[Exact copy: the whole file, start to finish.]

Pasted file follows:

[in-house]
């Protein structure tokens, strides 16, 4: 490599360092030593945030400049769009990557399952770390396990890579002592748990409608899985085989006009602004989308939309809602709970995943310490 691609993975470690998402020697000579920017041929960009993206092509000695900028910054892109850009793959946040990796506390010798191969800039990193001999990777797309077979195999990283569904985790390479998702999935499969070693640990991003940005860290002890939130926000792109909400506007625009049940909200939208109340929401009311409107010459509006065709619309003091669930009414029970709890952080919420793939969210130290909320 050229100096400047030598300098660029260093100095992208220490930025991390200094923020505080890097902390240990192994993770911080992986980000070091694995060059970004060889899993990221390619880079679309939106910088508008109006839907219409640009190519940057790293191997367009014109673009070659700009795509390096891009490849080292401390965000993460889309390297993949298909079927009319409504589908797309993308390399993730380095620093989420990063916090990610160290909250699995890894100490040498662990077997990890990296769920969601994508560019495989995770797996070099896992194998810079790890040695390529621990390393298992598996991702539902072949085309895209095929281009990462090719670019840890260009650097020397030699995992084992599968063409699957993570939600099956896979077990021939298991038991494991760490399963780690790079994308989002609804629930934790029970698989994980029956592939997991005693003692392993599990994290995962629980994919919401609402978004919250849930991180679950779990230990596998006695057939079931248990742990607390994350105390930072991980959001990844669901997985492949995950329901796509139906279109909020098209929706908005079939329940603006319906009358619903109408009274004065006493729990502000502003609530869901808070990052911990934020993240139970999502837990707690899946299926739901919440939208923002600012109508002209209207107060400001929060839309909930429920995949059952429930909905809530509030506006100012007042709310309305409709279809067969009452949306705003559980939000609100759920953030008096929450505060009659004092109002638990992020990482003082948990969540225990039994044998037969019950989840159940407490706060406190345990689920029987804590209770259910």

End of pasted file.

[in-house]
């Protein structure tokens, strides 16, 4: 490599360092030593945030400049769009990557399952770390396990890579002592748990409608899985085989006009602004989308939309809602709970995943310490 691609993975470690998402020697000579920017041929960009993206092509000695900028910054892109850009793959946040990796506390010798191969800039990193001999990777797309077979195999990283569904985790390479998702999935499969070693640990991003940005860290002890939130926000792109909400506007625009049940909200939208109340929401009311409107010459509006065709619309003091669930009414029970709890952080919420793939969210130290909320 050229100096400047030598300098660029260093100095992208220490930025991390200094923020505080890097902390240990192994993770911080992986980000070091694995060059970004060889899993990221390619880079679309939106910088508008109006839907219409640009190519940057790293191997367009014109673009070659700009795509390096891009490849080292401390965000993460889309390297993949298909079927009319409504589908797309993308390399993730380095620093989420990063916090990610160290909250699995890894100490040498662990077997990890990296769920969601994508560019495989995770797996070099896992194998810079790890040695390529621990390393298992598996991702539902072949085309895209095929281009990462090719670019840890260009650097020397030699995992084992599968063409699957993570939600099956896979077990021939298991038991494991760490399963780690790079994308989002609804629930934790029970698989994980029956592939997991005693003692392993599990994290995962629980994919919401609402978004919250849930991180679950779990230990596998006695057939079931248990742990607390994350105390930072991980959001990844669901997985492949995950329901796509139906279109909020098209929706908005079939329940603006319906009358619903109408009274004065006493729990502000502003609530869901808070990052911990934020993240139970999502837990707690899946299926739901919440939208923002600012109508002209209207107060400001929060839309909930429920995949059952429930909905809530509030506006100012007042709310309305409709279809067969009452949306705003559980939000609100759920953030008096929450505060009659004092109002638990992020990482003082948990969540225990039994044998037969019950989840159940407490706060406190345990689920029987804590209770259910």